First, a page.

Chase Hall - 20th Century & Contemporary Art Day Sale, Afternoon Session New York Wednesday, November 15, 2023 | Phillips

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  • Chase Hall is one of the most closely followed new voices in contemporary painting, widely praised for his nuanced confrontation of the histories and present realities of race in the United States. A crucial early painting, Jocko Where Grandpa Would Sit comes from Hall’s body of work You Can Lead a Horse to Water. First exhibited together in 2018, the works critically respond to representations of race in American visual culture. Throughout the series Hall also draws upon the historic relationships between Black Americans and horses, acknowledging the animal as a symbol of strength and liberation. Painted in 2018, the present example was created at an important juncture in the young artist’s career and is among the works Antwaun Sargent included in the 2019 exhibition Then & Now at Jenkins Johnson Projects. 


    Horses are an implicit presence in the present example, which features an image of Jocko Graves, most widely recognized as the racist Black jockey caricature featured in lawn ornaments. According to a likely fictional legend, Graves was an enslaved 12-year-old boy who guarded George Washington’s Mount Vernon estate during the 1776 Battle of Trenton by tending horses and holding a lantern that successfully guided troops back to safety. As the story goes, the young boy froze to death in his gallant pursuit, which was memorialized by Washington with a commissioned statue called The Faithful Groomsman. Beginning in the mid-nineteenth century, the figure “Jocko” became prevalent in the American cultural lexicon as a lawn ornament that often features derogatory physical features. Hall, the son of a horse trainer mother, frequently encountered the examples of the statue during his youth.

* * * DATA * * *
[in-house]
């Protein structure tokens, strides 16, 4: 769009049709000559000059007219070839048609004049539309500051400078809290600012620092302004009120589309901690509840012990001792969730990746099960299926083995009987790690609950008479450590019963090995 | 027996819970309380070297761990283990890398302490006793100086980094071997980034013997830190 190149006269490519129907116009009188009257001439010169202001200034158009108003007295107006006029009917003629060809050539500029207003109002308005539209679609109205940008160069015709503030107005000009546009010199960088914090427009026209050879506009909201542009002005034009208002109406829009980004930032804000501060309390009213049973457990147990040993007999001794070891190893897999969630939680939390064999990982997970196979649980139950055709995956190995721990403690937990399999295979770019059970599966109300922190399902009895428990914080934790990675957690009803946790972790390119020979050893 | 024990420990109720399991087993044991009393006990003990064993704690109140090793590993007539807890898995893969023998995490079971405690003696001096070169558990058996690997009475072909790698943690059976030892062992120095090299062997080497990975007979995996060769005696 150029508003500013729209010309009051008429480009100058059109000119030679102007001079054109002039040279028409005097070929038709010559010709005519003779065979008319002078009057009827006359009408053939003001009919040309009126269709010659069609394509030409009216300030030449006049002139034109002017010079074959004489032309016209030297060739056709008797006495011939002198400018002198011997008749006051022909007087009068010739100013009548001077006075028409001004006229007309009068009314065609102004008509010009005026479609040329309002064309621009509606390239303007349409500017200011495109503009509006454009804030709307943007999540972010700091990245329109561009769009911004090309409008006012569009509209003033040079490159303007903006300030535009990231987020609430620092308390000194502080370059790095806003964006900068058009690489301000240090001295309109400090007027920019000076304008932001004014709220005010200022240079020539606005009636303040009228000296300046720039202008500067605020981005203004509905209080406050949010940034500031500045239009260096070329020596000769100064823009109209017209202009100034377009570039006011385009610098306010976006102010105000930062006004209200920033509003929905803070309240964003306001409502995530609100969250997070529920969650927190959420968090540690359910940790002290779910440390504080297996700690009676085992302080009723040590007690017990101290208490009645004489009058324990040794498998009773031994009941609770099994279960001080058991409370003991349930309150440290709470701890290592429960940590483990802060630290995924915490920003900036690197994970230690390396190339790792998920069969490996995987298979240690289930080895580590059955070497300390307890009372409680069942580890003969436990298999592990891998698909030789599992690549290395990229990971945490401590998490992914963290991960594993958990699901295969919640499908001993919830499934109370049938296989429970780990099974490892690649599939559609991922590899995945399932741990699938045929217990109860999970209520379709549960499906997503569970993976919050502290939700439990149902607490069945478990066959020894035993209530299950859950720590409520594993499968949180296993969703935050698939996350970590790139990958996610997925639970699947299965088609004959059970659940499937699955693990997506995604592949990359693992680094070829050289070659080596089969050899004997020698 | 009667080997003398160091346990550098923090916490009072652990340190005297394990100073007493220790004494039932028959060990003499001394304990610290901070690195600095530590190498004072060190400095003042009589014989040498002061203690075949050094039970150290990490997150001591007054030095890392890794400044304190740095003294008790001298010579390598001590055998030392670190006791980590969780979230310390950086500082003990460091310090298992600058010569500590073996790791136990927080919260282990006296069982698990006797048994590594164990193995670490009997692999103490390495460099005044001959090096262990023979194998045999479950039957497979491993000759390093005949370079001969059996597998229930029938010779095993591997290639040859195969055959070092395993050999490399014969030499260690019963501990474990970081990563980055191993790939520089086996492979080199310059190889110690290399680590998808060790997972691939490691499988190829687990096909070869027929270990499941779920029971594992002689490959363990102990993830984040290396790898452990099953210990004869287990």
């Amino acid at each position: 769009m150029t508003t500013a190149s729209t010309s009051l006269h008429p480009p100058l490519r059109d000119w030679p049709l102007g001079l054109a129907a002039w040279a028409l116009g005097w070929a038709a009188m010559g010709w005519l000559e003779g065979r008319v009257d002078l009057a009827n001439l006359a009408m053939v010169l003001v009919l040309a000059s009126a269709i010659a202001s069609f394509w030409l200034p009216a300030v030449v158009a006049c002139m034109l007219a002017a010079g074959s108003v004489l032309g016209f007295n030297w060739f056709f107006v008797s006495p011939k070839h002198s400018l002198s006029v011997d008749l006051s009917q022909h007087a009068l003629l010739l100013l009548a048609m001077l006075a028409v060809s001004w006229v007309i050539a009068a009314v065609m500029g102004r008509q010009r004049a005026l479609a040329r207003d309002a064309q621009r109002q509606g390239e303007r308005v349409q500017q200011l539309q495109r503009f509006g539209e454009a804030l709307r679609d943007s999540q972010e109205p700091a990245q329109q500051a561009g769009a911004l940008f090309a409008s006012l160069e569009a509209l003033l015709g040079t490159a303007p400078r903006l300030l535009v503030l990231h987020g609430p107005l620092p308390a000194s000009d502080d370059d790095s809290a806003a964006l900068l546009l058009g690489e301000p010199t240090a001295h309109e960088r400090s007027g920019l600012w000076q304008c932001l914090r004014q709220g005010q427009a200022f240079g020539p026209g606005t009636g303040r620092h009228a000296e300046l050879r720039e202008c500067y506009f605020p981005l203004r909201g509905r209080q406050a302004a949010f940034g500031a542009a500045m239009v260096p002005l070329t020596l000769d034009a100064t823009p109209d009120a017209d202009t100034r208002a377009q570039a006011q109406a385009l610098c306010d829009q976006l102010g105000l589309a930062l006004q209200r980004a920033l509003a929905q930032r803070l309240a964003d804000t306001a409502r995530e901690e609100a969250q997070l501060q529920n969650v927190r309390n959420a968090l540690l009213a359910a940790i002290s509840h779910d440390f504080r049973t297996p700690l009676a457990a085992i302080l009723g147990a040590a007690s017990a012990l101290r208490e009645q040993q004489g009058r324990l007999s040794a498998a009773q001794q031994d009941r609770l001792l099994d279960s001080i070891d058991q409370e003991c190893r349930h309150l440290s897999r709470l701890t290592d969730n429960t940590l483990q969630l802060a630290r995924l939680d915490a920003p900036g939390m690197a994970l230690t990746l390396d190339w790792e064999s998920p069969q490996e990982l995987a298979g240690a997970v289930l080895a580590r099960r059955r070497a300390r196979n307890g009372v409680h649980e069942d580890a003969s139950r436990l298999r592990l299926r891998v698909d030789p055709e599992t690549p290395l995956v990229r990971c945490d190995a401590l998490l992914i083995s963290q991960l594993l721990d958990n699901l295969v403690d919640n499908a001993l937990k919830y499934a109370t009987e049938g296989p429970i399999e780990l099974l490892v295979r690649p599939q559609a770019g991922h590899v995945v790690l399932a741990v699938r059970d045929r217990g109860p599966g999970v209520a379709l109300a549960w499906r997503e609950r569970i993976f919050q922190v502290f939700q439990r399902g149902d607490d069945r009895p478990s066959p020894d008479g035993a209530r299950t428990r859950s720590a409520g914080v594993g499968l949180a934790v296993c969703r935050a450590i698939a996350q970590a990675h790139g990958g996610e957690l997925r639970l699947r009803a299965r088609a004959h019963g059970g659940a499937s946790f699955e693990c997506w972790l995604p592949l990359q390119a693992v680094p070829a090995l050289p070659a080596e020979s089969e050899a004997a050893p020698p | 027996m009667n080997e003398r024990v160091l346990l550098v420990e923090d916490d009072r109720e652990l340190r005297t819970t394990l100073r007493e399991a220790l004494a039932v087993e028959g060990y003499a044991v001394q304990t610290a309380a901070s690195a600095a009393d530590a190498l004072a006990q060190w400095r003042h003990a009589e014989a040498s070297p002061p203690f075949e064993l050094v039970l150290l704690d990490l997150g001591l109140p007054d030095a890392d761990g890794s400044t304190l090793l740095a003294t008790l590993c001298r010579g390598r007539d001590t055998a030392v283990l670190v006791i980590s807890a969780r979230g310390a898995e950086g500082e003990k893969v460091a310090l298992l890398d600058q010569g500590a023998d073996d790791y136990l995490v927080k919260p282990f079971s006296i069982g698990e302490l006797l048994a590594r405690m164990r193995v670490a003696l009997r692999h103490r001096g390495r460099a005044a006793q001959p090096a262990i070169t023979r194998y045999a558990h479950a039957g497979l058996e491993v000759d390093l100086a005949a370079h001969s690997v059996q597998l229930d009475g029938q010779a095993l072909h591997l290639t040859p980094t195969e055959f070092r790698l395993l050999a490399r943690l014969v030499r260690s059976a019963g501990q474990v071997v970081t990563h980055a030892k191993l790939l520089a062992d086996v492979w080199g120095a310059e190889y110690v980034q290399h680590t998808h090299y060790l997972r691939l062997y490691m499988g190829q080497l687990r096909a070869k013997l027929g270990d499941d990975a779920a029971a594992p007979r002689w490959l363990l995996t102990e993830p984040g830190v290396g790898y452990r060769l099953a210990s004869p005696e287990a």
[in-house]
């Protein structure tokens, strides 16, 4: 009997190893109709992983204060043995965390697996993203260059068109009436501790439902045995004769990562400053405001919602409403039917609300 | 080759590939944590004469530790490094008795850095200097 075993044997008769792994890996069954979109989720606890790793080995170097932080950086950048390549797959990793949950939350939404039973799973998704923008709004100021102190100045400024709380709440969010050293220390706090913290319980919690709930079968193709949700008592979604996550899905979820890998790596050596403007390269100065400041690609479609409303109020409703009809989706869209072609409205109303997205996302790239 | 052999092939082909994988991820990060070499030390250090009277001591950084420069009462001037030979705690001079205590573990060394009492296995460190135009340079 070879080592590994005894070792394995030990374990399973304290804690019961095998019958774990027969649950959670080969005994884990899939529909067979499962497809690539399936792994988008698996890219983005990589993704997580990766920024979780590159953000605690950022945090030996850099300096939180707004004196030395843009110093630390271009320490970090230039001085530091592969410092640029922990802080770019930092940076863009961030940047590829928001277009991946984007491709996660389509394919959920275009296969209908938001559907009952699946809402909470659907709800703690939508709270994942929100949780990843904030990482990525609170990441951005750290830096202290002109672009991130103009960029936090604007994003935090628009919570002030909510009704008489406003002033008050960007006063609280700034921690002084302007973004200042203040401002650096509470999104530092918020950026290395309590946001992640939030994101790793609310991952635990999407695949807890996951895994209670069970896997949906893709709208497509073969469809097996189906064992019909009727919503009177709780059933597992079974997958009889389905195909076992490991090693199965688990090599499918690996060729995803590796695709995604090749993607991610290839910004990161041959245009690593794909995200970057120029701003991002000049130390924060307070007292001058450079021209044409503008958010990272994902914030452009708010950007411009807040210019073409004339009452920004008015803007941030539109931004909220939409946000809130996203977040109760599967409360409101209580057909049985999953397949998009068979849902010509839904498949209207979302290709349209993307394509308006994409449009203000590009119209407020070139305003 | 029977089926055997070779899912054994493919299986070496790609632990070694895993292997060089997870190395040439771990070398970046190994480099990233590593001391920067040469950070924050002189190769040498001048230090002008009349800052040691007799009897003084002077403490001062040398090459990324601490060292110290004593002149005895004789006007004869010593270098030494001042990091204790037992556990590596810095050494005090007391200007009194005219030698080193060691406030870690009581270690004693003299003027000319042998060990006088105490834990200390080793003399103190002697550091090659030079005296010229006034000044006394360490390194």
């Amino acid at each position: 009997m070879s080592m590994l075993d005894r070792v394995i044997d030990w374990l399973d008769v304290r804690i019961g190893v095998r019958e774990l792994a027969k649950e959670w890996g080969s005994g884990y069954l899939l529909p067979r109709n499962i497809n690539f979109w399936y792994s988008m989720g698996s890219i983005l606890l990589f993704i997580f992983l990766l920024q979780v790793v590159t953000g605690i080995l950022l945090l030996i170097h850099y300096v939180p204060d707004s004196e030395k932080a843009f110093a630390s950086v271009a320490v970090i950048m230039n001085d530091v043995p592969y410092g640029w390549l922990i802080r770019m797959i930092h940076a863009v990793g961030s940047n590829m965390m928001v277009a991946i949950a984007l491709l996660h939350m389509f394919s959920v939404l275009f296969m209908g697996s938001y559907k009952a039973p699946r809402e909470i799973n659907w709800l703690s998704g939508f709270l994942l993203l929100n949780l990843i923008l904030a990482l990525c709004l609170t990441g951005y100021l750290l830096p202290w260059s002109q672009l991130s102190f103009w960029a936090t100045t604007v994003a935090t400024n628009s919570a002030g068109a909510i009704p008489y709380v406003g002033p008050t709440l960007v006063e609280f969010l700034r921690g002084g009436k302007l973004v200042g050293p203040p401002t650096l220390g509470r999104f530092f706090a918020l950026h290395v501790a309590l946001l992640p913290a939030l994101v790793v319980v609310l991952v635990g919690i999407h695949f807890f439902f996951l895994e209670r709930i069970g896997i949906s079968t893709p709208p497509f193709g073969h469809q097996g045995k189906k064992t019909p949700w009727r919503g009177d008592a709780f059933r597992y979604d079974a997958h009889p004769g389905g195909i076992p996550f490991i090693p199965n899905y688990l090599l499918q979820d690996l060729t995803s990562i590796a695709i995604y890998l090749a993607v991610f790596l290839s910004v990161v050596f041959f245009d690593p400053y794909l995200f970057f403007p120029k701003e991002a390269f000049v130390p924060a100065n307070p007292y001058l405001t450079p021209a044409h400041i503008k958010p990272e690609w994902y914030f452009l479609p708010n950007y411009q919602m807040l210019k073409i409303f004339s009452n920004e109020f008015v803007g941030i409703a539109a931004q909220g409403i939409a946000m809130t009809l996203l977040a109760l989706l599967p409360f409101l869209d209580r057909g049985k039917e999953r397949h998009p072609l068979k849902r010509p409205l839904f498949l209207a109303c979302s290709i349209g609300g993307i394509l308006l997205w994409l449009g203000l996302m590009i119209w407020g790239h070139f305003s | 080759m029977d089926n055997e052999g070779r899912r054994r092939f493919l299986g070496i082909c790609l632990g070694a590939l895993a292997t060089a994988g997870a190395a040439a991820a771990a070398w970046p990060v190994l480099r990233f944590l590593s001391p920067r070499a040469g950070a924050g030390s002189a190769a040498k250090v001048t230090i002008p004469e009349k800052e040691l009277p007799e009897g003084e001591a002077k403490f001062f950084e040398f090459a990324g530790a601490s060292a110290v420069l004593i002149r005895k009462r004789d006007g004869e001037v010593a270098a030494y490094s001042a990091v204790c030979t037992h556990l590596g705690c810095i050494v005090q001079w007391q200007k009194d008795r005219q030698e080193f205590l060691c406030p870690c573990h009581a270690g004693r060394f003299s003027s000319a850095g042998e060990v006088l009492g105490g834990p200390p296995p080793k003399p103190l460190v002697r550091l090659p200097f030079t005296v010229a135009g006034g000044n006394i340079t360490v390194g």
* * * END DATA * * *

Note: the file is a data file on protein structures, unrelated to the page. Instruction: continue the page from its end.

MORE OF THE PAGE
“I am focused on filling these voids of our racial literacy and proving that we are not only brave and brilliant but worthy of a new understanding of our past”
    —Chase Hall

    Revisiting this difficult and often misrepresented figure, Hall has come to reclaim the story of Jocko meanwhile acknowledging the damage his image has caused to society. In Jocko Where Grandpa Would Sit Hall elevates him beyond the realm of bigoted memorabilia into a reinvigorated reminder of Black contributions to American history, painting him as a symbol of sacrifice crouching stoically on a weathered bench. Hall’s use of historic iconography is unsettling, but strategically and intelligently invites a reevaluation of our response to Jocko’s image.


    Hall lives and works in New York. He was the subject of a solo exhibition at Savannah College of Art and Design Museum of Art earlier this year. In 2022 he was commissioned by the Metropolitan Opera, New York to create the monumental diptych Midea Act I & II. His works are included in major institutional collections including the Los Angeles County Museum of Art; Foundation Louis Vuitton, Paris; The Studio Museum in Harlem, New York and the Whitney Museum of American Art, New York.

    • Provenance

      Jenkins Johnson Gallery, New York
      Acquired from the above by the present owner

    • Exhibited

      New York, Jenkins Johnson Gallery, Then & Now: Chase Hall and Cameron Welch, September 7–November 2, 2019

    • Literature

      Ashleigh Kane, "Chase Hall reclaims racist memorabilia and painful pasts in new art show," Dazed, September 26, 2018, online (illustrated)


Jocko Where Grandpa Would Sit

signed and dated "Chase Hall 18" on the reverse
acrylic and oilstick on canvas
56 x 38 in. (142.2 x 96.5 cm)
Executed in 2018.

Full Cataloguing

$15,000 - 20,000 

Sold for $38,100

Contact Specialist

Patrizia Koenig 
Specialist, Head of Sale, Afternoon Session
+1 212 940 1279 

20th Century & Contemporary Art Day Sale, Afternoon Session

New York Auction 15 November 2023